The law on vicarious liability has recently been the subject of an important United Kingdom Supreme Court judgment which has limited its scope, providing a welcome relief for employers who would otherwise have been held accountable for the unauthorised actions of their own disgruntled employees. This article discusses this recent development and its potential impact for employers here in the Isle of Man.
What is vicarious liability?
Expressed simply, vicarious liability is a legal concept by which one person can be held responsible for the wrongful acts of another. The most common example of a relationship giving rise to vicarious liability is that of employer and employee. An employer can be held responsible for the wrongful actions of the employee if committed in the course of his or her employment.
There is a two stage test to establish vicarious liability. One must consider:-
- Is there a relationship between the primary wrongdoer and the person held to be liable which is capable of giving rise to vicarious liability? In many cases there are well established legal relationships which give rise to such liability such as employment.
2. Is there a sufficiently close connection between:
a. the relationship of the wrongdoer and the person liable, and
b. the wrongful act
such to make it just and reasonable to hold the person liable.
To use an example, a courier company may be held liable for the actions of an employee driver if, whilst delivering parcels, that driver causes a road traffic collision because he is using his mobile phone whilst driving. In this example there is an established relationship and also a close connection given that the wrongful act occurred during the course of employment. There would be no liability if, for example, the driver was using his mobile whilst driving his own vehicle on his way to work.
Once established, the liability of the employer is strict, and requires no fault on their part; effectively removing any defence that the employer may put forward that the wrongful act had not been authorised.
It is the second element of this test which has been subject to recent analysis by the Supreme Court.
WM Morrisons v Various Claimants  UKSC 12
An employee was employed by Morrisons as a senior IT auditor. Having received a warning, the employee developed a grudge against his employer and when later asked to provide payroll data for every Morrisons’ employee to an external auditor, the employee took a copy of the data for himself. He later published this information on the internet and sent it to three national newspapers.
Over 9,000 employees brought a claim against Morrisons for breach of confidence, misuse of private information and breaches of the then English Data Protection Act. In particular, the employees argued that under the doctrine of vicarious liability Morrisons was liable for the actions of the employee.
Both the High Court and the Court of Appeal initially considered Morrisons liable under the doctrine of vicarious liability, holding that the employee had been acting in the course of his employment and that the nature of his role included the handling of such data and the sending of it to third parties. However, on appeal the Supreme Court disagreed and allowed the appeal holding that Morrisons was not liable.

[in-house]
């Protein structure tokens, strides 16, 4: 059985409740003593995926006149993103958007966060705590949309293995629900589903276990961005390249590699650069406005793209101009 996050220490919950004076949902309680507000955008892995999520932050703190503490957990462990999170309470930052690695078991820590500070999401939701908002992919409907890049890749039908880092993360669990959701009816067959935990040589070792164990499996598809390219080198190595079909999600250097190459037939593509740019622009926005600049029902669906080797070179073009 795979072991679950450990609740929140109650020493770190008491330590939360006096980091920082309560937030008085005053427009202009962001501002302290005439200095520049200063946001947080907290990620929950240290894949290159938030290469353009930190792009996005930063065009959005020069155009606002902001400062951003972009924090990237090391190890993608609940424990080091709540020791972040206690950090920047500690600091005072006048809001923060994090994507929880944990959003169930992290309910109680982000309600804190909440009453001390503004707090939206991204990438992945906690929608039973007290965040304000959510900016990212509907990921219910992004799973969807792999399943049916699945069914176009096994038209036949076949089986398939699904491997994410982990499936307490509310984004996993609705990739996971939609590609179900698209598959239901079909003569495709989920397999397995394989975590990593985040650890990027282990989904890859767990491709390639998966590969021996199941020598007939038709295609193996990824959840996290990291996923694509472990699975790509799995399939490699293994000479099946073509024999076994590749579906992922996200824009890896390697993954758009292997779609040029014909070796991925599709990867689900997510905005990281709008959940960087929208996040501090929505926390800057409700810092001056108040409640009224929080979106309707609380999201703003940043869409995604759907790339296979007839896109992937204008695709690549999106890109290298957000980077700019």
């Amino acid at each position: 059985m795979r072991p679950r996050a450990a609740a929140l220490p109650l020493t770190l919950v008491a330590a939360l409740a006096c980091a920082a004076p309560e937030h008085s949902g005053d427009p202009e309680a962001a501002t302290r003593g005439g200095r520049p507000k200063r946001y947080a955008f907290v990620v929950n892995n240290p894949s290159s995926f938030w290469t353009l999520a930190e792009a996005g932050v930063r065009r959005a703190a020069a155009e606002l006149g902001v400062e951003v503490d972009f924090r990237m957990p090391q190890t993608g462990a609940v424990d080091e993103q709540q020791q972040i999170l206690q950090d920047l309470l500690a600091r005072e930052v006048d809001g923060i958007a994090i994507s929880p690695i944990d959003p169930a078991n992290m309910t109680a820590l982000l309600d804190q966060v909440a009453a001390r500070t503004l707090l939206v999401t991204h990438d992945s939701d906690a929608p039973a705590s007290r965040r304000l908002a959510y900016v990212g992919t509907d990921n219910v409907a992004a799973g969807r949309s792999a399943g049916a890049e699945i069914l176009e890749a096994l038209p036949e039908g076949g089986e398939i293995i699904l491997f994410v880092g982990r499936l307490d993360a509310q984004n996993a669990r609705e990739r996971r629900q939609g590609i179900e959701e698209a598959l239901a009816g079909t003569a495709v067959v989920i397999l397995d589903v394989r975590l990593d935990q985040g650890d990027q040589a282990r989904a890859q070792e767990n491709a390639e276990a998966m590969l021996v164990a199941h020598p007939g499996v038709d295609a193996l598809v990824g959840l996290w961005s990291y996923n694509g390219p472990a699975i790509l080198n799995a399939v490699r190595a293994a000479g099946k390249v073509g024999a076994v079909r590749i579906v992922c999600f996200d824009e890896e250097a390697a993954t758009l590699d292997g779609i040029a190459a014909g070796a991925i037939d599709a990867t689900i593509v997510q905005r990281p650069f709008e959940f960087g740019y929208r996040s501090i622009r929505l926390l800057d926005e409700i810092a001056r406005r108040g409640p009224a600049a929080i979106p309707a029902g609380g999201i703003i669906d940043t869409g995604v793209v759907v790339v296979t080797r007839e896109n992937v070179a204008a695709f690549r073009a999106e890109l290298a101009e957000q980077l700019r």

In reaching its decision, the Supreme Court clarified that disclosure of information on the internet was not a part of the employee’s role – it was not in the nature of his job. The Court also held that the employee’s motive was relevant, commenting that:
‘…it is abundantly clear that [the employee] was not engaged in furthering his employer’s business when he committed the wrongdoing in question. On the contrary, he was pursuing a personal vendetta, seeking vengeance for the disciplinary proceedings some months earlier.’
Although there was an unbroken chain of events in receiving and then disclosing the information, this was not enough. All matters considered, the Supreme Court held that there was not a sufficiently close connection between the employee’s employment and the wrongful act. Therefore, Morrisons could not justly or reasonably be liable under the doctrine of vicarious liability.
This landmark decision limits the scope of vicarious liability and is a welcome relief for businesses. In this regard, it confirms that an employer will not be liable for an employee’s wrongful act where that act is not engaged in furthering the employer’s business, and is an effort to deliberately harm the employer as part of a vendetta.
This was the first data class action of its type in the UK and one of the key determinations from the case is that an employer will not be liable for the data breaches of a rogue employee. The decision ensures that if careful and appropriate data protection and security measures are put in place by businesses, in full compliance with the GDPR, then employers can be relatively comfortable that they will be protected against third-party claims arising under vicarious liability should there be a vindictive data breach by a rogue employee.
Whilst this case is not strictly binding in the Isle of Man, decisions of the UK Supreme Court are nevertheless highly persuasive and therefore given the identical test for vicarious liability in the Isle of Man and the similarities in employment and data protection legislation, it is likely that the Isle of Man High Court of Justice would adopt a similar approach.
DQ’s leading Dispute Resolution team routinely advises both employers and claimants on issues concerning vicarious liability. If you would like further information or assistance in respect of this area, please contact Alexander Armstrong or Mark Emery.